One of the mysteries of the English language finally explained.
A room or building with niches for funeral urns to be stored.
- ‘We descended into the columbarium and squeezed in between the many many wide ladders that the temple had decided were suitable for the narrow alleyways between shelves piled with urns containing cremated remains.’
- ‘One option being considered is high-rise columbaria.’
- ‘Resting place to 560,000 people, the eerily serene hills of Green-Wood are filled with detailed columbaria, self-referential statues, and ornate mausoleums.’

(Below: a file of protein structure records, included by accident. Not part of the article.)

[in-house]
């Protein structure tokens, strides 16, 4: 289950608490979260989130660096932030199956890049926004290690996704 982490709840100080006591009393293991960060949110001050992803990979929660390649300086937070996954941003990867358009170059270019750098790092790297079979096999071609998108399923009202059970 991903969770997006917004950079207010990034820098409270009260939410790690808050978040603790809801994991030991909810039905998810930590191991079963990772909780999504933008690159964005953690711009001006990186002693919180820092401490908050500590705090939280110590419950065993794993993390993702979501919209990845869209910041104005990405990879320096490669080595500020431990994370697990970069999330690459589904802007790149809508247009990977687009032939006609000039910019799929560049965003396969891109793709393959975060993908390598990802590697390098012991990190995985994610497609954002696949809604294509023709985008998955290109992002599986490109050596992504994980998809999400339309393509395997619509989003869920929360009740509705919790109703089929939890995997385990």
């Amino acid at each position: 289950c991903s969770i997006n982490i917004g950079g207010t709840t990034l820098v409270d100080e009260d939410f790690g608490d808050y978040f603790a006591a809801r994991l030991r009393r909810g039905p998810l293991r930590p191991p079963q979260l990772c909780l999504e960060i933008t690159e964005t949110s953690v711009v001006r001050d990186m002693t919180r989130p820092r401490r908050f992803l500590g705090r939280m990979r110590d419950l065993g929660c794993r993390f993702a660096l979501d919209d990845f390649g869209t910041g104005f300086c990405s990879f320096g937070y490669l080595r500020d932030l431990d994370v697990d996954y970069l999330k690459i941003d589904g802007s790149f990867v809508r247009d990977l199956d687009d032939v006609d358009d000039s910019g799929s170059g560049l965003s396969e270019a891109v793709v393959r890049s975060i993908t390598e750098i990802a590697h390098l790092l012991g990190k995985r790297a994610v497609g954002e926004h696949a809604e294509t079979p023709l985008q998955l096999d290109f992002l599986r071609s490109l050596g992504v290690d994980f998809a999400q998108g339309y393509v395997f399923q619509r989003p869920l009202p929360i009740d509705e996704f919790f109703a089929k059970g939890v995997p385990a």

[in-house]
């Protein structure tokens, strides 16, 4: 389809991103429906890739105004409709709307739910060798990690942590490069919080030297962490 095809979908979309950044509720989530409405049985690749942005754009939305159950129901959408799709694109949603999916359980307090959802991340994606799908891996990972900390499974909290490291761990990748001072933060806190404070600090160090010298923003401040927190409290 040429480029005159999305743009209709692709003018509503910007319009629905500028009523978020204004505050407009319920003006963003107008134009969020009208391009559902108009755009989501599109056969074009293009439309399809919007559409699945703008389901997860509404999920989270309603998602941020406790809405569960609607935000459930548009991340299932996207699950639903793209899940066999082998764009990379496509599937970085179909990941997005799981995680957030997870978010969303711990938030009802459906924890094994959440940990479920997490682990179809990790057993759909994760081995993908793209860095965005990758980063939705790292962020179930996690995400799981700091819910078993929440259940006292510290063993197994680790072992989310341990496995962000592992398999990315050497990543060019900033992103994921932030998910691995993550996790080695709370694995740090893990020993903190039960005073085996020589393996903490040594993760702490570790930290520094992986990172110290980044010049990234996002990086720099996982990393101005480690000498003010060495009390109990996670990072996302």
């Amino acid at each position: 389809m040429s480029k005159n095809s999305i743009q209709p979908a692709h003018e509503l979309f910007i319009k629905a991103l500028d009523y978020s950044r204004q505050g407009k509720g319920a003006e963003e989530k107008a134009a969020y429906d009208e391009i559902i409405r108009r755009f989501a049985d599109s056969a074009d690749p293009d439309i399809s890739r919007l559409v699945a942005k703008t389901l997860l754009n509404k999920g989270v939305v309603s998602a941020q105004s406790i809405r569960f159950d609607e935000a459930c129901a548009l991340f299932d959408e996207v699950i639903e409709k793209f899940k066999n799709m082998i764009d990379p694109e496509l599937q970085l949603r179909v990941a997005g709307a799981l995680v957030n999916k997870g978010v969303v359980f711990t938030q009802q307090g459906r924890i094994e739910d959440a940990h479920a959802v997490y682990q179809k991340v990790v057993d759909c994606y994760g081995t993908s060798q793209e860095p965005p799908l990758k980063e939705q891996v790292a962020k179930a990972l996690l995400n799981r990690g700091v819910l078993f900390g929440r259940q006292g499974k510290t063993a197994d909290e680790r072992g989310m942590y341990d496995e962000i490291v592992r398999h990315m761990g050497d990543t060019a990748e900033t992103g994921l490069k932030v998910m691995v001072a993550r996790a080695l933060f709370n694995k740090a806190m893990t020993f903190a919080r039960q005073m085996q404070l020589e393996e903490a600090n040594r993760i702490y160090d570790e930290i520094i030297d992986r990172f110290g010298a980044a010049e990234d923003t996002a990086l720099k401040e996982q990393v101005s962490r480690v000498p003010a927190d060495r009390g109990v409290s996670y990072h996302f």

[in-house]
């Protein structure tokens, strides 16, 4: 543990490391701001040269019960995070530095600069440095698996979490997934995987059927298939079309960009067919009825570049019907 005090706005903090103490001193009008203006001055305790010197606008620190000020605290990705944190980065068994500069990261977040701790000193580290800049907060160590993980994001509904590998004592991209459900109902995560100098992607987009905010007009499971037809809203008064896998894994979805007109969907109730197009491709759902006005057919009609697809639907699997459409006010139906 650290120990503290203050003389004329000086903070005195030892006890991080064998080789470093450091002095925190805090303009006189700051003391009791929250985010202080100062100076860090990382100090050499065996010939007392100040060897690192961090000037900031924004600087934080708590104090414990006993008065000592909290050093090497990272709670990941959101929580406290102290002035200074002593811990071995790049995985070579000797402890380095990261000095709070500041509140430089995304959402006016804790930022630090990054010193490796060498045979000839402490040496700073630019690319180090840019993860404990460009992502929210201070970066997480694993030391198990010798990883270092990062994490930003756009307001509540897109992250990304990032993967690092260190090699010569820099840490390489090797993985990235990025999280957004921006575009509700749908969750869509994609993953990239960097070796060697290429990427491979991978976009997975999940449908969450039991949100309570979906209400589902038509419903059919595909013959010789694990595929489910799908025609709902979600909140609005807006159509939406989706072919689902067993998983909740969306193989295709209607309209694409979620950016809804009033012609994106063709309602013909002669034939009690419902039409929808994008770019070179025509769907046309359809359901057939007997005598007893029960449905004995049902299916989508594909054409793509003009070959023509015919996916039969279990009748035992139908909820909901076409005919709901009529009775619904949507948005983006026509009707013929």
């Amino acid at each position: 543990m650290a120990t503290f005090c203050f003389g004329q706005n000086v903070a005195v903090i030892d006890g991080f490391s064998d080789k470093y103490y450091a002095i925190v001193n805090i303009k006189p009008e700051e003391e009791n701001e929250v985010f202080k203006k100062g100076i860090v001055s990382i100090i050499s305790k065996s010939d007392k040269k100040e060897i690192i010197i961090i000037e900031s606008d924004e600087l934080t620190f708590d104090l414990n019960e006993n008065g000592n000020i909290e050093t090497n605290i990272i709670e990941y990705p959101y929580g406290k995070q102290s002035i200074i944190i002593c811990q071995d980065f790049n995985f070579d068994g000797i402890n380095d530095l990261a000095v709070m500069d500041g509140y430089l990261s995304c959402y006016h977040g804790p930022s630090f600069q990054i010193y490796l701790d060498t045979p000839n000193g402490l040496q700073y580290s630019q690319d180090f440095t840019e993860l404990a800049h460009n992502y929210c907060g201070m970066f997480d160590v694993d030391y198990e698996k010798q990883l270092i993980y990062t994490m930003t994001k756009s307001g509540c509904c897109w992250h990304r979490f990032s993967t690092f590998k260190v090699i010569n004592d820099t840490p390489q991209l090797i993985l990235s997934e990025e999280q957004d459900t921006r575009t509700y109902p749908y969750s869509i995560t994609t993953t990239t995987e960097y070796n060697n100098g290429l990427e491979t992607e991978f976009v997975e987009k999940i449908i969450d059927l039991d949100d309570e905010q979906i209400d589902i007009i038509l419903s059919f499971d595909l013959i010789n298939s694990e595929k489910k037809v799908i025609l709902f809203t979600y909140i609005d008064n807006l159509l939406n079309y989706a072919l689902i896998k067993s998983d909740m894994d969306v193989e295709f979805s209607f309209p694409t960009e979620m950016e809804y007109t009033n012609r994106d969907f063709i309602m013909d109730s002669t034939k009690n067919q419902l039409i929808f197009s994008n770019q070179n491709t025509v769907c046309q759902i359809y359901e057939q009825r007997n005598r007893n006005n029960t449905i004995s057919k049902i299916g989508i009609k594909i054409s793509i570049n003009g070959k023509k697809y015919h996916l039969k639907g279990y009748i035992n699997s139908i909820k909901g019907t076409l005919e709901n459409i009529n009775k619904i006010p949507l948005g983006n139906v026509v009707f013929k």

- ‘Fresh information on Sir Edwin Lutyens's first mausoleum, the Hannen columbarium at St Mary, Wargrave, Berkshire, is provided by correspondence published here for the first time by Oliver Bradbury.’
- ‘On either side of the entrance to the Wargrave columbarium are carvings of peacocks of considerable finesse, in such low relief that they are almost invisible at times; to know the artist would be instructive.’
Mid 18th century: from Latin, literally ‘pigeon-house’, from columba ‘pigeon’.
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